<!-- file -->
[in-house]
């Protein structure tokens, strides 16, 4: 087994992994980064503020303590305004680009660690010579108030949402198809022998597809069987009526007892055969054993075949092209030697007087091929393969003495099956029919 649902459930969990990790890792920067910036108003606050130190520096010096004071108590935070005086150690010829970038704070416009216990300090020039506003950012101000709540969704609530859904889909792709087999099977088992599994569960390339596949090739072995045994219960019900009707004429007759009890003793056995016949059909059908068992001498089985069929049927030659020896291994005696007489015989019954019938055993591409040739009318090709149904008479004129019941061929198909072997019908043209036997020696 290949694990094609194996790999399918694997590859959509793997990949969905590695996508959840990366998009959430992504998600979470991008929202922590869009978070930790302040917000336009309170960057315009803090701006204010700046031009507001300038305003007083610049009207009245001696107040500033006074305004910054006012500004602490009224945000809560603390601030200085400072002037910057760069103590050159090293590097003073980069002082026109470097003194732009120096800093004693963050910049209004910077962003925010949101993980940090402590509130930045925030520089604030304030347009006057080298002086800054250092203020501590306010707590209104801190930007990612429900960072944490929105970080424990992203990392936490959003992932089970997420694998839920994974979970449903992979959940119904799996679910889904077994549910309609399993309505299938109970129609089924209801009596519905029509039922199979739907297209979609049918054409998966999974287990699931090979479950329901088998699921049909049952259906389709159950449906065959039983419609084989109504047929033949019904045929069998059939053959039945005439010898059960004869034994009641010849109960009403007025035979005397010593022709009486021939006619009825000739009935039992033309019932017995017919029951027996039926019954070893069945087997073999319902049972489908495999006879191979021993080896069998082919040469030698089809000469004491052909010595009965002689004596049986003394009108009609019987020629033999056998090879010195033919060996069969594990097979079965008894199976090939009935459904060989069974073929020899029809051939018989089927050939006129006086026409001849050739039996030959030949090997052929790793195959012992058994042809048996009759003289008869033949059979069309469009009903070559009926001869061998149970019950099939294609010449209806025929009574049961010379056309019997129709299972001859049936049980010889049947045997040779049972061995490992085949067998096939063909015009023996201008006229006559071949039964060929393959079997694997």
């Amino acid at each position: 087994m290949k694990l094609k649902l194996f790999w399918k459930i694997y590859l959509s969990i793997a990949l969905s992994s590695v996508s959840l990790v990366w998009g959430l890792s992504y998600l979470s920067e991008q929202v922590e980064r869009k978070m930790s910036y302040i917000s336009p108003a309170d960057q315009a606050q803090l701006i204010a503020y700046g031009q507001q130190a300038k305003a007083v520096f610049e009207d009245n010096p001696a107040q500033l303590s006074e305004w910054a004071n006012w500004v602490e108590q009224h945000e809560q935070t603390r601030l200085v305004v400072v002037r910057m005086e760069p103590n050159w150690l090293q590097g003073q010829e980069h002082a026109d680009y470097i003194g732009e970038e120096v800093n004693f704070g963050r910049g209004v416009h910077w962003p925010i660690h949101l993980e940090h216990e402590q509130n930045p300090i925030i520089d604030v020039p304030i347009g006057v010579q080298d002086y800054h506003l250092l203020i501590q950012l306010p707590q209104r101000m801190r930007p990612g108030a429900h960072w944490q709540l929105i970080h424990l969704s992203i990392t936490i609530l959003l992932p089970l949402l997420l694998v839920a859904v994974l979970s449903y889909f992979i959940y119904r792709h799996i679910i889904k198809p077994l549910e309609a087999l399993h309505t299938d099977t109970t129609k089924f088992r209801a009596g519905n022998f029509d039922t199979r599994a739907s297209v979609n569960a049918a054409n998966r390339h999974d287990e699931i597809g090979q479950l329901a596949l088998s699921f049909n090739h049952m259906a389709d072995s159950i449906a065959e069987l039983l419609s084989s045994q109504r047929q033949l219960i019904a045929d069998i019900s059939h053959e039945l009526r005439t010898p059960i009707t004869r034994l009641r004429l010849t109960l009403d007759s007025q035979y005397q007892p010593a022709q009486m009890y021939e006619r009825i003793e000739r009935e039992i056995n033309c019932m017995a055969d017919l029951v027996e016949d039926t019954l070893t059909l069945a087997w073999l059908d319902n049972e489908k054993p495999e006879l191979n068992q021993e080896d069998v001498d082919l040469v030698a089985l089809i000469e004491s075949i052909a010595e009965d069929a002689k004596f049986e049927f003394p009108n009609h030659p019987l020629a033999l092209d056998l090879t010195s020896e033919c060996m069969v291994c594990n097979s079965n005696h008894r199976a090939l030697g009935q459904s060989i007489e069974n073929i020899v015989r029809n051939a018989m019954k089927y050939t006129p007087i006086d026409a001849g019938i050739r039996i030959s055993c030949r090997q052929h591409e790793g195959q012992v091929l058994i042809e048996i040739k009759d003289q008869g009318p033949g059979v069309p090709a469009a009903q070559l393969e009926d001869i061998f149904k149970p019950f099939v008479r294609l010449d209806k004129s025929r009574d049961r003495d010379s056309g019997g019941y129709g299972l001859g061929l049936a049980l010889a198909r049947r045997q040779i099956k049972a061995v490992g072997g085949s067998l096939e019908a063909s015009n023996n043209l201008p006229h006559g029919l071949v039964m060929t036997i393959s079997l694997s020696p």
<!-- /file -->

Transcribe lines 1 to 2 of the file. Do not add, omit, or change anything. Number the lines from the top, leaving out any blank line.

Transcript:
[in-house]
């Protein structure tokens, strides 16, 4: 087994992994980064503020303590305004680009660690010579108030949402198809022998597809069987009526007892055969054993075949092209030697007087091929393969003495099956029919 649902459930969990990790890792920067910036108003606050130190520096010096004071108590935070005086150690010829970038704070416009216990300090020039506003950012101000709540969704609530859904889909792709087999099977088992599994569960390339596949090739072995045994219960019900009707004429007759009890003793056995016949059909059908068992001498089985069929049927030659020896291994005696007489015989019954019938055993591409040739009318090709149904008479004129019941061929198909072997019908043209036997020696 290949694990094609194996790999399918694997590859959509793997990949969905590695996508959840990366998009959430992504998600979470991008929202922590869009978070930790302040917000336009309170960057315009803090701006204010700046031009507001300038305003007083610049009207009245001696107040500033006074305004910054006012500004602490009224945000809560603390601030200085400072002037910057760069103590050159090293590097003073980069002082026109470097003194732009120096800093004693963050910049209004910077962003925010949101993980940090402590509130930045925030520089604030304030347009006057080298002086800054250092203020501590306010707590209104801190930007990612429900960072944490929105970080424990992203990392936490959003992932089970997420694998839920994974979970449903992979959940119904799996679910889904077994549910309609399993309505299938109970129609089924209801009596519905029509039922199979739907297209979609049918054409998966999974287990699931090979479950329901088998699921049909049952259906389709159950449906065959039983419609084989109504047929033949019904045929069998059939053959039945005439010898059960004869034994009641010849109960009403007025035979005397010593022709009486021939006619009825000739009935039992033309019932017995017919029951027996039926019954070893069945087997073999319902049972489908495999006879191979021993080896069998082919040469030698089809000469004491052909010595009965002689004596049986003394009108009609019987020629033999056998090879010195033919060996069969594990097979079965008894199976090939009935459904060989069974073929020899029809051939018989089927050939006129006086026409001849050739039996030959030949090997052929790793195959012992058994042809048996009759003289008869033949059979069309469009009903070559009926001869061998149970019950099939294609010449209806025929009574049961010379056309019997129709299972001859049936049980010889049947045997040779049972061995490992085949067998096939063909015009023996201008006229006559071949039964060929393959079997694997």